When examining an issue requiring statutory construction, it is first necessary to determine the expression of legislative intent evident in the subject statute. “The primary object in construing a statute is to ascertain and give effect to the intent of the Legislature.” Syl. pt. 1, Smith v. State Workmen's Comp. Comm'r, 159 W. Va. 108, 219 S.E.2d 361 (1975). “Once the legislative intent underlying a particular statute has been ascertained, we proceed to consider the precise language thereof.” State ex rel. McGraw v. Combs Servs., 206 W. Va. 512, 518, 526 S.E.2d 34, 40 (1999). If the language employed by the Legislature in the given enactment is plain, such provision should be applied, and not construed. “A statutory provision which is clear and unambiguous and plainly expresses the legislative intent will not be interpreted by the courts but will be given full force and effect.” Syl. pt. 2, State v. Epperly, 135 W. Va. 877, 65 S.E.2d 488 (1951). Accord DeVane v. Kennedy, 205 W. Va. 519, 529, 519 S.E.2d 622, 632 (1999) (“Where the language of a statutory provision is plain, its terms should be applied as written and not construed.” (citations omitted)).

            Prominent in this mandate to the Commissioner is the Legislature's use of the word “shall”. This Court repeatedly has held that “[i]t is well established that the word 'shall,' in the absence of language in the statute showing a contrary intent on the part of the Legislature, should be afforded a mandatory connotation.” Syl. pt. 1, Nelson v. West Virginia Pub. Employees Ins. Bd., 171 W. Va. 445, 300 S.E.2d 86 (1982). Accord Syl. pt. 6, State v. Myers, 216 W. Va. 120, 602 S.E.2d 796 (2004), cert. denied, ___ U.S. ___, 125 S. Ct. 925, 160 L. Ed. 2d 813 (2005). See also State ex rel. Brooks v. Zakaib, 214 W. Va. 253, 264-65, 588 S.E.2d 418, 429-30 (2003) (“Ordinarily, the word 'shall' has a mandatory, directory connotation.” (citations omitted)); State v. Allen, 208 W. Va. 144, 153, 539 S.E.2d 87, 96 (1999) (“Generally, 'shall' commands a mandatory connotation and denotes that the described behavior is directory, rather than discretionary.” (citations omitted)).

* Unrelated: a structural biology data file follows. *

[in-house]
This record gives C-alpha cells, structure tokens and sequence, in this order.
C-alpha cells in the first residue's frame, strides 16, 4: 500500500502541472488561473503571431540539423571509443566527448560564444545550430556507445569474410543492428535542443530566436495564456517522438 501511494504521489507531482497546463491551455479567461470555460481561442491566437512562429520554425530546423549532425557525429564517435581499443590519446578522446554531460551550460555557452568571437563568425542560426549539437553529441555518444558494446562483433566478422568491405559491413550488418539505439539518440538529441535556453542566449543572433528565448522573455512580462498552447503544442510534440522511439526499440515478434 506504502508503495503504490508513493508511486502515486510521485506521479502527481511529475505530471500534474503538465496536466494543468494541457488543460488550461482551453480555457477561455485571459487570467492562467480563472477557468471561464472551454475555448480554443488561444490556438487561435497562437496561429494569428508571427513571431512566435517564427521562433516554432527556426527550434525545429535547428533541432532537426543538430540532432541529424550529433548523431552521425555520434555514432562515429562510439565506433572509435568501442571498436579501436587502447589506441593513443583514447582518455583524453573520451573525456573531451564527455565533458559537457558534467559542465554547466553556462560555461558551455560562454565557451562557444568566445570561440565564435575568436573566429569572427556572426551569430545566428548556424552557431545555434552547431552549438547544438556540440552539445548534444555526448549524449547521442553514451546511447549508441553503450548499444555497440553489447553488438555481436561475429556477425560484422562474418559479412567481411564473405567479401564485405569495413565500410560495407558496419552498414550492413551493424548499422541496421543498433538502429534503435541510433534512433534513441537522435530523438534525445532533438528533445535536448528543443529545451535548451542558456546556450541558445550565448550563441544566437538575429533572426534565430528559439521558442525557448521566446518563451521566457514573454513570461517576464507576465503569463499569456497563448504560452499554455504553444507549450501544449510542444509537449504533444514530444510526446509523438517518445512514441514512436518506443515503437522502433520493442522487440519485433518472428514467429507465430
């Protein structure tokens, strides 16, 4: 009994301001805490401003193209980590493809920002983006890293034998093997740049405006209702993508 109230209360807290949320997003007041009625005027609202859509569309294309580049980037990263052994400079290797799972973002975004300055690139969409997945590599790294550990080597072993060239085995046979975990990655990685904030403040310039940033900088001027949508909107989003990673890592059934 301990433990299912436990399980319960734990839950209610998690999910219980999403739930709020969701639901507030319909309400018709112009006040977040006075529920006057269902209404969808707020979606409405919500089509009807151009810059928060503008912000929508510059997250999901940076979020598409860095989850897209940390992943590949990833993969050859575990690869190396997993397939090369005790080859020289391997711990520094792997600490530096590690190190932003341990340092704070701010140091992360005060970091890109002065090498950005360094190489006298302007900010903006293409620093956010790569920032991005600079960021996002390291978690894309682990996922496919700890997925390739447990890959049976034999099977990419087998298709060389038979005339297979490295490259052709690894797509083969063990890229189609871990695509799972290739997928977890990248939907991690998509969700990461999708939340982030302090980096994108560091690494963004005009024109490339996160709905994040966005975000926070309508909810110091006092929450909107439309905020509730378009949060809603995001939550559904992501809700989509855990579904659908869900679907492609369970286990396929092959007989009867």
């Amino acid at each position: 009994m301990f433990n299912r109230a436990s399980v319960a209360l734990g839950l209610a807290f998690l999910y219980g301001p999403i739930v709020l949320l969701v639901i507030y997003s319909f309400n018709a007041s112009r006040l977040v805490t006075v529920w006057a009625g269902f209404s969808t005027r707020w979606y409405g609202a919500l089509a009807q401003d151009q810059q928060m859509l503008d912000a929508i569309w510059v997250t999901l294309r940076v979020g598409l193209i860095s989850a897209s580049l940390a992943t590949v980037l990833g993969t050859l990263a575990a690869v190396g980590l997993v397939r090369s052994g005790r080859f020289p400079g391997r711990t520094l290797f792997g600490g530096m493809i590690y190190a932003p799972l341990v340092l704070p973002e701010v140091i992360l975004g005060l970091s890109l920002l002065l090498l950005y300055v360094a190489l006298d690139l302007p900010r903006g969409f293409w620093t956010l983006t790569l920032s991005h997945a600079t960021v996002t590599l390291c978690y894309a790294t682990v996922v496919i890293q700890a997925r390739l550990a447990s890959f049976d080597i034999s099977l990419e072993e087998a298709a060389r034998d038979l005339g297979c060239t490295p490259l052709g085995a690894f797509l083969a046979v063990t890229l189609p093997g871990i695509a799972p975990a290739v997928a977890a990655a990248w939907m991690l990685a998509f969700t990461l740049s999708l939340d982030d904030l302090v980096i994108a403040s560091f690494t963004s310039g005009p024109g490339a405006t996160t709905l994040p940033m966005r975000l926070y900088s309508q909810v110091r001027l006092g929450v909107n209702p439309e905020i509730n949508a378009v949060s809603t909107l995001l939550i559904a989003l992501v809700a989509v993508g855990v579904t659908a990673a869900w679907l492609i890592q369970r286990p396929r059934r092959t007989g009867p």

As noted above, statutory language that is plain should be applied as written and not construed. See, e.g., Syl. pt. 2, State v. Epperly, 135 W. Va. 877, 65 S.E.2d 488. That said, it is clear that the language of W. Va. Code § 17C-5A-2(I) plainly imposes a mandatory period of revocation of ten years. Accordingly, because Mr. McVey had a previous offense, the ten-year revocation is mandatory. See W. Va. Code § 17C-5A-2(I) (“[I]f the commissioner has previously suspended or revoked the person's license . . . within the ten years immediately preceding the date of arrest, the period of revocation shall be ten years[.]” (emphasis added)). Thus, because Mr. McVey had a prior offense for DUI, his punishment was properly enhanced by the Commissioner pursuant to W. Va. Code § 17C- 5A-2(I). Therefore, the majority was correct in reversing and remanding the circuit court's decision, which found that Mr. McVey's prior suspension could not be used for enhancement purposes.

            In view of the foregoing, I concur.


Footnote: 1      F. Douglas Stump replaced Roger Pritt as the Commissioner of the West Virginia Division of Motor Vehicles, effective January 1, 2004.
Footnote: 2      The Intoxilyzer ticket showed a blood alcohol content of .054.